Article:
Contrary to preconceptions, the list of priorities common to the current and previous government – at least in the sphere of declarations – is not so short. (…) "Polish arms industry is not an ambition of the government, but a strategic decision that will prevent, among others, economic risks. It would be a threat to put production outside our country and Europe." Who is the author of these words? Beata Szydło? Or Antoni Macierewicz? No! These words were spoken in 2014... by Donald Tusk – writes the President of Employers of Poland Andrzej Malinowski in "Rzeczpospolita".
– If words could do wonders, the weaponry and equipment would have long since been upgraded based on products made in Poland. Unfortunately, in recent years the more was said about procurement for the army and the more we were assured that Polish companies would be involved, the less happened. And when something happened, it was in an atmosphere of scandal. The choice of utility helicopters is the best example of such a situation – assesses the President of Employers of Poland.
Malinowski points out that according to many commentators, due to the international situation in which Poland has found itself, it would be advisable to abstain from taking decisions in several important tenders for equipment for the Polish Army. – This means that the choice of partners for the modernization of the army could become one of the elements of the diplomatic game. And during a game a strong card should be kept for long as possible, not thrown on the table in the first second – he emphasizes.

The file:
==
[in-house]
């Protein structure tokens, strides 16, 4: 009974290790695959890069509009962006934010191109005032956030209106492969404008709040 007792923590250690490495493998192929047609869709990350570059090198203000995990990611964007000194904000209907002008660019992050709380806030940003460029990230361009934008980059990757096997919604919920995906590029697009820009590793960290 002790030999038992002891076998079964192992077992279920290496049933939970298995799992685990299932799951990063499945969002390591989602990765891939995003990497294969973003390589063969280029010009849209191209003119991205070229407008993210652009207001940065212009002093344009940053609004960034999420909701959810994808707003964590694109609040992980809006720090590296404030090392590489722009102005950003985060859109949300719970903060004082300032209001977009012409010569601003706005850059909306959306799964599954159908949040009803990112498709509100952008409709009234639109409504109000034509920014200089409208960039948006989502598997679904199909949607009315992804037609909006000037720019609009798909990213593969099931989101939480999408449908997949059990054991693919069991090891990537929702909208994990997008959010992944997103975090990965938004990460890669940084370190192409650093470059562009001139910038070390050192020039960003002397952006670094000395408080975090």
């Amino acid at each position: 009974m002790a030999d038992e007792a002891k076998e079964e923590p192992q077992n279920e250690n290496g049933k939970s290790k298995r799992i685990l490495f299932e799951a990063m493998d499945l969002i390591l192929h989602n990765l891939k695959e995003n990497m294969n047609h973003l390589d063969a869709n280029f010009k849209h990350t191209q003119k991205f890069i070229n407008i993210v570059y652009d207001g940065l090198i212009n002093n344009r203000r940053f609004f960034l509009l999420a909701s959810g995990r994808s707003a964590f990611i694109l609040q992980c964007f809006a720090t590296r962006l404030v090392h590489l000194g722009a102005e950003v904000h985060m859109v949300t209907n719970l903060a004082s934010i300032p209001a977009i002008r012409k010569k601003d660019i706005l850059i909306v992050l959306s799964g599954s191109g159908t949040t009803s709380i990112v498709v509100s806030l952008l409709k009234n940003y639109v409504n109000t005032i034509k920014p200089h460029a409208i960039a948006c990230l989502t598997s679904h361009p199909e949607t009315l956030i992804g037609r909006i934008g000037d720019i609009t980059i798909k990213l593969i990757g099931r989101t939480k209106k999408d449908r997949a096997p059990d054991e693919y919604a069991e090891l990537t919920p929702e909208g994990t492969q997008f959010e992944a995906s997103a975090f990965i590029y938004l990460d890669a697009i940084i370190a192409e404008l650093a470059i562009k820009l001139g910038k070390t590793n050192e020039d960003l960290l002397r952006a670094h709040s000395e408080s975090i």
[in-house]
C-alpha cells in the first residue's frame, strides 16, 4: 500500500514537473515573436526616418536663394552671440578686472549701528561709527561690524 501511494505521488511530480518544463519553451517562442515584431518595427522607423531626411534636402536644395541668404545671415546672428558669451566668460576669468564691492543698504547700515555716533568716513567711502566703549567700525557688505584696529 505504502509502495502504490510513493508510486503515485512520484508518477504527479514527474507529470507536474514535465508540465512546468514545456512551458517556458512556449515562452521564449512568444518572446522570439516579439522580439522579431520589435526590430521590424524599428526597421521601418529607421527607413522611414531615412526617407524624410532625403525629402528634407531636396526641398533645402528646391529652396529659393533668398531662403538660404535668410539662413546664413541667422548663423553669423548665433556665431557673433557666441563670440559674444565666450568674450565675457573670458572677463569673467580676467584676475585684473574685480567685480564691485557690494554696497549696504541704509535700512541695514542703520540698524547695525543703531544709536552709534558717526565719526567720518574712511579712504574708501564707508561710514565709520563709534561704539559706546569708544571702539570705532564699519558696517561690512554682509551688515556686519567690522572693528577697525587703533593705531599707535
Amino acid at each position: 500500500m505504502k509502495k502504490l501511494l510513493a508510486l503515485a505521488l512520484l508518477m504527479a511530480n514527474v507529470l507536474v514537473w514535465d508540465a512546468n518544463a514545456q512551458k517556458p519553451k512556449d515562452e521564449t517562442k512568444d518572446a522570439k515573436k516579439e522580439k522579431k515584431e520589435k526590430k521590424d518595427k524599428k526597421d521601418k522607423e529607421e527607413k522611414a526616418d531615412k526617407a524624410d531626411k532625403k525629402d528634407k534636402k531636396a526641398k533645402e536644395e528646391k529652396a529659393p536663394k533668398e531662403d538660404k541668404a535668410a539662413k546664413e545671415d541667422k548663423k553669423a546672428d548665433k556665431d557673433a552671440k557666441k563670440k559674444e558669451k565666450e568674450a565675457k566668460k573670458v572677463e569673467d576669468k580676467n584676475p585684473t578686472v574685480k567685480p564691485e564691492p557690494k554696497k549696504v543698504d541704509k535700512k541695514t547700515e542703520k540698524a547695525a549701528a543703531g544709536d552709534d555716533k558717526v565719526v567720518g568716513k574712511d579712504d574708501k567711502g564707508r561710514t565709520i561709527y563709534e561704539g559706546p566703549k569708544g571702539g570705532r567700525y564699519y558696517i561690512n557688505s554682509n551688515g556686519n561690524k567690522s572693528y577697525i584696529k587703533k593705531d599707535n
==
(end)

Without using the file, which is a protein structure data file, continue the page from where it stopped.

– Difficult relations with partners, paradoxically, allow you to change the current approach to arms procurement, according to which American, French, and German companies have to get their share, and the rest is to be divided among others. We can now insist on utilizing the potential of Polish companies, so that they are not only assemblers of equipment manufactured and serviced abroad, but producers through and through – writes the President of Employers of Poland.
– It does not mean that we should cease cooperation with our current partners. We should, however, have some new players in the game, those who have been in the shadow of the leaders. For example – Israel. It is a state, where defense has been brought to perfection, as for decades is has been a sad day-to-day reality of the whole society, and not just the domain of officials. (…) Israel is just an example, because the same opportunities open up for Scandinavian countries. The Polish government has strong cards in their hands. The question is – will it decide to play quickly and efficiently, or will the next few years be wasted? The answer depends only on our decision-makers. And it would be good if we knew it as soon as possible – concludes Malinowski.